Two new fires are burning in the Tonto National Forest, but officials are fairly confident they don't pose a serious threat.
The Barn Fire, in the mountains southwest of Rye on the Barnhart Trail, began Saturday morning and is about 25 acres in size. Two crews are currently fighting the blaze, and retardant will be dropped on it as aircraft fighting other fires can be freed up, according to Brenda Straw, customer service representative for the Payson Ranger District.
The Maverick Fire, which began Sunday evening, is located in the northwest quarter of the Mazatzals southwest of last year's Peak Fire. The blaze has so far consumed a quarter acre.
"Both of them are in very rugged terrain," Straw said. "We're not real concerned because of the humidity and where they're located. They're not going anywhere."
Last Wednesday, local firefighters pounced on three wildland fires ignited in the Rim country by lightning strikes.
The largest, the Pine Fire, was west of East Verde Estates on a ridge top and reached three acres in size before firefighters got the upper hand.
Two other fires, both listed at one-tenth of an acre, were also extinguished one, the Straw Fire, erupted on Strawberry Mountain, and the other, the Cedar Fire, began in the northeast corner of the Mazatzal wilderness area.
"This time of year, we expect a lot of starts, but the guys from our engine crews got them out really quickly," Gary Roberts, Payson Ranger District fire prevention officer, said. "Many crews from other forests are still in town and helping out as well."
Until the downpour Monday night, officially 1.29 inches according to Anna Mae Deming, rainfall had been minimal. Roberts is optimistic there is much more to come.
"We're just starting to build into the monsoon season, and I think we're going to get more," he said.
Parts of Payson and some surrounding communities received up to .75 inches of precipitation Wednesday, but others received no precipitation or substantially less. The Valley was rocked by a monsoon storm Sunday evening that produced over two inches of rain in some locales.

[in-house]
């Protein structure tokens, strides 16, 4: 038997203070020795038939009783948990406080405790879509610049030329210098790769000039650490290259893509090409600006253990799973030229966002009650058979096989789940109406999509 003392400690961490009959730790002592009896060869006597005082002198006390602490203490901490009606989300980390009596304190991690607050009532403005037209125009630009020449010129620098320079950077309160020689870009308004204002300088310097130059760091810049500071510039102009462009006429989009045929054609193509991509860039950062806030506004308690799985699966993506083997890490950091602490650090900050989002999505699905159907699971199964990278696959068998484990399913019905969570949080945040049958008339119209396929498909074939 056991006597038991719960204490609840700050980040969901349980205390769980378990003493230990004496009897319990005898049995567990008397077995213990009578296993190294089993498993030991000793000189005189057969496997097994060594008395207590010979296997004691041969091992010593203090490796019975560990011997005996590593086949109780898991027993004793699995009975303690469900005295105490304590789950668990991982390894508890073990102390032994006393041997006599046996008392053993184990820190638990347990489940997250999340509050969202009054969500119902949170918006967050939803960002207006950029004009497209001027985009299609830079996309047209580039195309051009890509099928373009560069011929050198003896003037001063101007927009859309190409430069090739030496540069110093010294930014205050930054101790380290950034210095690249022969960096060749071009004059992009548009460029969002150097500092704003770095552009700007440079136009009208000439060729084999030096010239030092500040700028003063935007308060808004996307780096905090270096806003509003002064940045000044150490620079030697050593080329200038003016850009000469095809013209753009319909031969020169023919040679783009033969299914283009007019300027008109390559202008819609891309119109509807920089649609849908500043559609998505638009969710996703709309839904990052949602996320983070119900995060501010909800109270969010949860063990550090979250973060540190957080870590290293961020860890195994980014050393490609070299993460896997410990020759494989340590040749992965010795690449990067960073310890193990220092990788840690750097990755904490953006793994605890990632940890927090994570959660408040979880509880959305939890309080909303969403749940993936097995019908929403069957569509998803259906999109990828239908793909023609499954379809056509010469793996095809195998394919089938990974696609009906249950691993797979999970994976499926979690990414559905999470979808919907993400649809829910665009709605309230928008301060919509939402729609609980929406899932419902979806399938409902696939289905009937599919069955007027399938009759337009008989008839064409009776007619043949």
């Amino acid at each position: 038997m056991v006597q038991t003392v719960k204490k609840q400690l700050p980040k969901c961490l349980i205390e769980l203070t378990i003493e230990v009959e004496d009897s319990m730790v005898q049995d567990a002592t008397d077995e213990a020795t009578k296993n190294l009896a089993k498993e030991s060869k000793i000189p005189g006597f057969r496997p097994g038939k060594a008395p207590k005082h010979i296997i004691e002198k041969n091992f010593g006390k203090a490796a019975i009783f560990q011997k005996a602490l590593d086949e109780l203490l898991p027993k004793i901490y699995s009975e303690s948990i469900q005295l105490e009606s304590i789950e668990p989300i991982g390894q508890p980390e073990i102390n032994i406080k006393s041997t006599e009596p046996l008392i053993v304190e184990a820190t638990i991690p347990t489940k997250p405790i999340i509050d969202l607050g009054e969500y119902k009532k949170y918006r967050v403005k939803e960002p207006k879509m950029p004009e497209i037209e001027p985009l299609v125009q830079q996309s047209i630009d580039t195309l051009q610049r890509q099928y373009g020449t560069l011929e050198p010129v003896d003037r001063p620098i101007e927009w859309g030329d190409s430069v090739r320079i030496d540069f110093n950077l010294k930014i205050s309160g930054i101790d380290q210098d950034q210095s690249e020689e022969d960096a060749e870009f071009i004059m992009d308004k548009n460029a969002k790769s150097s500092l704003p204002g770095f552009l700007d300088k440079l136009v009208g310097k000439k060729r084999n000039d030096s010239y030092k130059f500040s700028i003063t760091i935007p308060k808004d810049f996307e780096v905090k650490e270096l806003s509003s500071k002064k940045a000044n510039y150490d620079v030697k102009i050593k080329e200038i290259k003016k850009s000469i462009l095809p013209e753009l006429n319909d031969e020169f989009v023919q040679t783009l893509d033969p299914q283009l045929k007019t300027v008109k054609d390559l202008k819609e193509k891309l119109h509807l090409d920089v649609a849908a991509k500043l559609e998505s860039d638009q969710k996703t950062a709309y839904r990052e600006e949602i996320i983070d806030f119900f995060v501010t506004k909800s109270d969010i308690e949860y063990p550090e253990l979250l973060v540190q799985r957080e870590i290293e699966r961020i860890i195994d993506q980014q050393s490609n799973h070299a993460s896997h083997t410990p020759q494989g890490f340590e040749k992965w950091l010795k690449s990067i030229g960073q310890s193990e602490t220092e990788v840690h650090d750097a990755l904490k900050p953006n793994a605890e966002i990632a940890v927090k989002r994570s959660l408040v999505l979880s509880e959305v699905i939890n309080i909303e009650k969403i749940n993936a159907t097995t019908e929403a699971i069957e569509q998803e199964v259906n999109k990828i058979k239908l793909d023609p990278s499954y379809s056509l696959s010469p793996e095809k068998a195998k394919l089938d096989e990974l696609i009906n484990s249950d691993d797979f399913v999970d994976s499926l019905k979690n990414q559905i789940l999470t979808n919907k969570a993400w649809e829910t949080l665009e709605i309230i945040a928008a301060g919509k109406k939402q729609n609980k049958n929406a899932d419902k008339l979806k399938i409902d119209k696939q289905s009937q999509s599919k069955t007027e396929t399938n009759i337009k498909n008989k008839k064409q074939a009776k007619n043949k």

Even though it's early in the monsoon season, Roberts said people are already calling the Payson Ranger Station to ask when the Tonto National Forest will reopen.
"My biggest concern is that people tend to have short memories and they can become complacent very quickly," he said. "We're in a record drought year and the last significant rainfall before this week was 72 days ago. You get a hundredth of an inch and some clouds in the sky and it's like, 'OK, let's break out the barbecue."
The Payson Ranger District issued a reminder that the Tonto National Forest remains closed due to extreme fire danger.
All activities on Forest Service lands under closure are prohibited for residents as well as visitors, including hiking, riding horses, hunting, camping, and operating motorized vehicles. All trails within closure boundaries are off limits.
With just 4.5 inches of precipitation from Oct. 1 through April 30, the area is 65 percent below the 69-year average of 12.7 inches. The Monday evening storm produced the most precipitation so far this year, according to Anna Mae Deming.
During the summer of 2000, also a time of extreme dryness, the Payson Ranger District averaged six wildfire starts a day.
"This time of year, fires can pop up pretty quickly," Roberts said. "But if we get the moisture flow, along with the extra resources we have here to give us a hand if something happens, we should be able to handle it. So far, so good."
The Tonto National Forest could re-open in a week to 10 days, Jim Payne, public affairs officer for the U.S. Forest Service, said. About 80 percent of the Apache-Sitgreaves National Forests re-opened Saturday.
The areas within the Rodeo-Chediski Fire remains closed until further notice. Aerial seeding of those areas has begun. A grass seed mixture is being used to rapidly establish cover for more than about 10,000 acres scorched by the largest wildfire in Arizona history.
For updated information on closures go to www.fs.fed.us/r3/ asnf.